“I was recently given documents showing that both Amy and I are descended from people who owned slaves. Along with other possessions listed in their property log were two human beings, Rose and Eliza.” So begins a post at Medium by presidential wannabe Robert Francis O’Rourke. (O’Rourke assumes that by now everyone knows that “Amy” is his wife’s name, which is just another indicator of how out of touch with reality he is.)
For most politicians and especially those with their sites set on the highest office in the land, news of being descended from slave owners is generally pretty unwelcome. Just ask Senate Majority Leader Mitch McConnell or Sen. Kamala Harris. But O’Rourke’s self-avowal has an almost jubilant tone to it. You can almost see him kicking up his heels and shouting when he reports in paragraph three that Amy’s distant kin also includes a member of the Confederate Army.
So why is O’Rourke so ecstatic? He eventually gets around to explaining:
Something that we’ve been thinking about and talking about in town hall meetings and out on the campaign — the legacy of slavery in the United States — now has a much more personal connection.
Ownership of other human beings conferred advantages not just to Andrew Jasper [O-Rourke’s paternal great-great-great grandfather] and Frederick Williams [his maternal great-great-great grandfather], but to Jasper’s and Williams’ descendants as well. They were able to build wealth on the backs and off the sweat of others, wealth that they would then be able to pass down to their children and their children’s children. In some way, and in some form, that advantage would pass through to me and my children.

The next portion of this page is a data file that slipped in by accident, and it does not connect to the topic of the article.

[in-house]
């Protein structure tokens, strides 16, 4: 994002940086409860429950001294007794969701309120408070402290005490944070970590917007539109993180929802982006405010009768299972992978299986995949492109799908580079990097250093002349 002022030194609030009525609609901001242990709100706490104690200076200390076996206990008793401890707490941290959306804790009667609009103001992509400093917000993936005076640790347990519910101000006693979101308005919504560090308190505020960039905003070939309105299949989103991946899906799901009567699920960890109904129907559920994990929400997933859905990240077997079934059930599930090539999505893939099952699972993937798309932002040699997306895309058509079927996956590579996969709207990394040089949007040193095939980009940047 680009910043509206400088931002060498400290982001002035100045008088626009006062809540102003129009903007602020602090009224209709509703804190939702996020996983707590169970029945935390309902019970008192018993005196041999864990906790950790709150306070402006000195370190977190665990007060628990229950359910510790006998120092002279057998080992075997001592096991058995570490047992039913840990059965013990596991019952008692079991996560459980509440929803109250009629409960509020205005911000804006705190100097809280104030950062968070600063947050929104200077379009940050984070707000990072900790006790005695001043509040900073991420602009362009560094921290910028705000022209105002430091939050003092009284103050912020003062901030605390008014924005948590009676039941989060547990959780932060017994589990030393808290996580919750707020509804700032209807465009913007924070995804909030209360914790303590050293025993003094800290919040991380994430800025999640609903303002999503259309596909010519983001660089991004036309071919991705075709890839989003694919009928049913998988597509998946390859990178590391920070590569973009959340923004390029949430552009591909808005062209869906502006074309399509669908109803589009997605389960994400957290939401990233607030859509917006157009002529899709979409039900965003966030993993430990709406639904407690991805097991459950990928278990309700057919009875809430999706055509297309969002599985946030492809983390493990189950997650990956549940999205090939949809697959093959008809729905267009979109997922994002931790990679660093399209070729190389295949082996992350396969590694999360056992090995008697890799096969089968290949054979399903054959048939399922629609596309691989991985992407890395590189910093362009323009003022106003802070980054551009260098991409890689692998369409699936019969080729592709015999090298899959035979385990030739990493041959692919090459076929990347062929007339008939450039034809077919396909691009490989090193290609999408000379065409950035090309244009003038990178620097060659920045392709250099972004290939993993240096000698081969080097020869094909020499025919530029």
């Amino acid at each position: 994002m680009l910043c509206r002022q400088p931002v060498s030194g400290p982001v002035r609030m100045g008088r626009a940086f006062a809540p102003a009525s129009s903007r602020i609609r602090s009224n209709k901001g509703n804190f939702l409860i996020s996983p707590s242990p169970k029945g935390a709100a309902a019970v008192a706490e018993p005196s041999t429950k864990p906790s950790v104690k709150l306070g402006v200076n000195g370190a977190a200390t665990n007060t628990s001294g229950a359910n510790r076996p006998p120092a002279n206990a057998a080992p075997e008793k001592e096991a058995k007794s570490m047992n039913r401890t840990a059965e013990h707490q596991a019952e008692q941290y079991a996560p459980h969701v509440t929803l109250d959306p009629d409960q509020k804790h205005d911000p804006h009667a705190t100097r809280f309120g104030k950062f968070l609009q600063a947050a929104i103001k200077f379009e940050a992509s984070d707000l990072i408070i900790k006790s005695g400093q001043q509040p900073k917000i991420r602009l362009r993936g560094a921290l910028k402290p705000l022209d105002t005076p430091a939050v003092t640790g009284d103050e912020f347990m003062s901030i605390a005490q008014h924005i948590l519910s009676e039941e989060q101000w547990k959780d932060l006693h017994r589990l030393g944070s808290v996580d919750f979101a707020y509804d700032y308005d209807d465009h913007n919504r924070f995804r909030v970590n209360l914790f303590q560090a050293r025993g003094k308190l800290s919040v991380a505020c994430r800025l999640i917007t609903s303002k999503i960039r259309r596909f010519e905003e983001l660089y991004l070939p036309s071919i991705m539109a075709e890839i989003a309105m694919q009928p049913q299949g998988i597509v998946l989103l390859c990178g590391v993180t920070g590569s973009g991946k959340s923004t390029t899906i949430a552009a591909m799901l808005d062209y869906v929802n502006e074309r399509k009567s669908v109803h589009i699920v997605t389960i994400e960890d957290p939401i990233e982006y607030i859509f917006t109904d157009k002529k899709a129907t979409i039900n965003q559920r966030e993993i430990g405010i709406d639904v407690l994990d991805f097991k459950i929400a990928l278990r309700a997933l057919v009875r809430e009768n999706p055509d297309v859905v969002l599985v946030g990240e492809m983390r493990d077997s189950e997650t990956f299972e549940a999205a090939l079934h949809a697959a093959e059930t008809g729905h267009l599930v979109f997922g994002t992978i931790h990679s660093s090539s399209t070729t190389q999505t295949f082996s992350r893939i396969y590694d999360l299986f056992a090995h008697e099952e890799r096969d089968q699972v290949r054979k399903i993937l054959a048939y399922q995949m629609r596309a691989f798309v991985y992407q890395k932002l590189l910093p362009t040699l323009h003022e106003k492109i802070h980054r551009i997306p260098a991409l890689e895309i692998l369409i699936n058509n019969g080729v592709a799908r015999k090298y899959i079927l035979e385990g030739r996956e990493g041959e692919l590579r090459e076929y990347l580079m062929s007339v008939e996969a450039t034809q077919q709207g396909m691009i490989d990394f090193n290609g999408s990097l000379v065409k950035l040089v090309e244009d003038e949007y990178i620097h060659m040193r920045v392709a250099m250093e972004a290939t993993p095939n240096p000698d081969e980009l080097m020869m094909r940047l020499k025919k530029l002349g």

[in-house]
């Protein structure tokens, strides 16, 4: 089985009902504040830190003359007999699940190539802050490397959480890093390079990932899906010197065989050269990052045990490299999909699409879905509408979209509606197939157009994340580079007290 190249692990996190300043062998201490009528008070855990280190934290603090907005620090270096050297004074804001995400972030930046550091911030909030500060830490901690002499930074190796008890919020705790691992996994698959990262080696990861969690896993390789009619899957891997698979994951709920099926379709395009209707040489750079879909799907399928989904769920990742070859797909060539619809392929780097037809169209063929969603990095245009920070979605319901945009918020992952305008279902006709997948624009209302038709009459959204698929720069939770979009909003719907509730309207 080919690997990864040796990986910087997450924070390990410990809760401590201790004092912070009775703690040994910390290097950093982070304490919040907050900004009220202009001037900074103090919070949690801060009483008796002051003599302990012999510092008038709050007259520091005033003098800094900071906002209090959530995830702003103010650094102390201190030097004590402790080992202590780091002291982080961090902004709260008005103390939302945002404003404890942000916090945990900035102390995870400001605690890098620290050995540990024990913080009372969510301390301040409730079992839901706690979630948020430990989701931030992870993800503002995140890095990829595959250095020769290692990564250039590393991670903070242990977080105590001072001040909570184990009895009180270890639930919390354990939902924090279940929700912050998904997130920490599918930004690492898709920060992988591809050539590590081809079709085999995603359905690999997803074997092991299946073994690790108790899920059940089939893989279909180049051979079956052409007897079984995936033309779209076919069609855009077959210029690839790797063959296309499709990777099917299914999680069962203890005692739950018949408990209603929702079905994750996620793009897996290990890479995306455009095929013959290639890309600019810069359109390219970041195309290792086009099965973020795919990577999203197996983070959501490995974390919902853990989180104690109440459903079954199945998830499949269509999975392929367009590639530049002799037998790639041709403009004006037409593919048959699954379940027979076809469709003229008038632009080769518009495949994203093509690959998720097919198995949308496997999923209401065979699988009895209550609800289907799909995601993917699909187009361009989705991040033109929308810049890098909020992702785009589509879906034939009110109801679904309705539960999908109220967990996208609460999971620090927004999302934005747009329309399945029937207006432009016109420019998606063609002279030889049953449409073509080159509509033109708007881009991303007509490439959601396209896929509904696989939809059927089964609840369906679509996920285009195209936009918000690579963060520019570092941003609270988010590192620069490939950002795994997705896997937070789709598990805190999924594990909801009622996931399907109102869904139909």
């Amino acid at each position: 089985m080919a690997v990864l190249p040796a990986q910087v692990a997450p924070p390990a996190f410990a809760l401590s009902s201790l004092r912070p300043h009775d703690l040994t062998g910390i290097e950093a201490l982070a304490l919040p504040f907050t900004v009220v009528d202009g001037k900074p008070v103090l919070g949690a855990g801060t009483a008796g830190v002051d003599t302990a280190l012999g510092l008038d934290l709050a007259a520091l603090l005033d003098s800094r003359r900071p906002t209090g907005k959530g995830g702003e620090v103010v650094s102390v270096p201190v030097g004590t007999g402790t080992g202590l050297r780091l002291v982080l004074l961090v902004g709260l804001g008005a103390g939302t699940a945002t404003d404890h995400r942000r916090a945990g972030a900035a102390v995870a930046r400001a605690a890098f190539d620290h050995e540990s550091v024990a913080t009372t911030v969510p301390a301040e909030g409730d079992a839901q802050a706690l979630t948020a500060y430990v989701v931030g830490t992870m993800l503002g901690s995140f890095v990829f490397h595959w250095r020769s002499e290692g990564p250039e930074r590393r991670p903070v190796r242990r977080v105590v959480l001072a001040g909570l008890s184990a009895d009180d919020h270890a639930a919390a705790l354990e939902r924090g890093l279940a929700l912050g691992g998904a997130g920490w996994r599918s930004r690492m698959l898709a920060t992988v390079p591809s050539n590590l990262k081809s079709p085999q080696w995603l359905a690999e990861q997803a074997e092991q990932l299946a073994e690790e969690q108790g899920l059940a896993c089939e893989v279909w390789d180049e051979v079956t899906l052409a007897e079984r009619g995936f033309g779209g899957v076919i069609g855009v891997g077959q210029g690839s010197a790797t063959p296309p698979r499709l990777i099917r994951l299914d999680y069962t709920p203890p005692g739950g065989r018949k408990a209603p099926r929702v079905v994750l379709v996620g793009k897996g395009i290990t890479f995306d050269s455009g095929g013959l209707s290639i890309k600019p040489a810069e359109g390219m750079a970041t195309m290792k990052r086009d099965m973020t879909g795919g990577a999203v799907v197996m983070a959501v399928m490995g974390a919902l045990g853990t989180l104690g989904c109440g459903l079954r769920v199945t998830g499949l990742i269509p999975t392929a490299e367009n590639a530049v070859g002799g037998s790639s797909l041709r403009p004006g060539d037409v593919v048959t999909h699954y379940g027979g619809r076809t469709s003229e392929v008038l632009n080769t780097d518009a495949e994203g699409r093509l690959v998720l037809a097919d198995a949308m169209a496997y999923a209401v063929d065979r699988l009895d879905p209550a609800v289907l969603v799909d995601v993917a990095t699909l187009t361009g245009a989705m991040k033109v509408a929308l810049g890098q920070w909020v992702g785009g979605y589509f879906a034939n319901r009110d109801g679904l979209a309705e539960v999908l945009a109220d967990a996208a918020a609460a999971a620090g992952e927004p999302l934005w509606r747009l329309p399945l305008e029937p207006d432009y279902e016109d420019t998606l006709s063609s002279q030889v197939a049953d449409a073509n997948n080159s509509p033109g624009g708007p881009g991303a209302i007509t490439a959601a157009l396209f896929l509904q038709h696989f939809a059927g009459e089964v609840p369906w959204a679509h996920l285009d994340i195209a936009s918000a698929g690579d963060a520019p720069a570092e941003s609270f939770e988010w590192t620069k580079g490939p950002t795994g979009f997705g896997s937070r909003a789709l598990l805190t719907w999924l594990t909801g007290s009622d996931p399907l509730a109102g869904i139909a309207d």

That those enslaved Americans owned by my ancestors were denied their freedom, denied the ability to amass wealth, denied full civil rights in America after slavery also had long term repercussions for them and their descendants.
Let me stop O’Rourke here to point out that that generalization is highly speculative and may not apply to all families that owned slaves. In fact, as O’Rourke presents it — “In some way, and in some form, that advantage would pass through to me and my children” — it’s not all that clear it applies to his own. Consider that fortunes are made and lost. That’s true not only for slave owners and their descendants by for slaves and their descendants as well. Take media mogul Oprah Winfrey, who according to Anestry.com, descends from slaves. Today Winfrey is worth $3.1 billion. There’s no way of knowing whether she would have amassed the same fortune if her family history were otherwise. (For scoffers, I recommend reading “The Verger,” a short story by W. Somerset Maugham that delves into the impact of even relatively minor changes on future outcomes.)
O’Rourke also conveniently neglects the myriad government programs and entitlements that have been passed in the last half century in an attempt to level the playing field.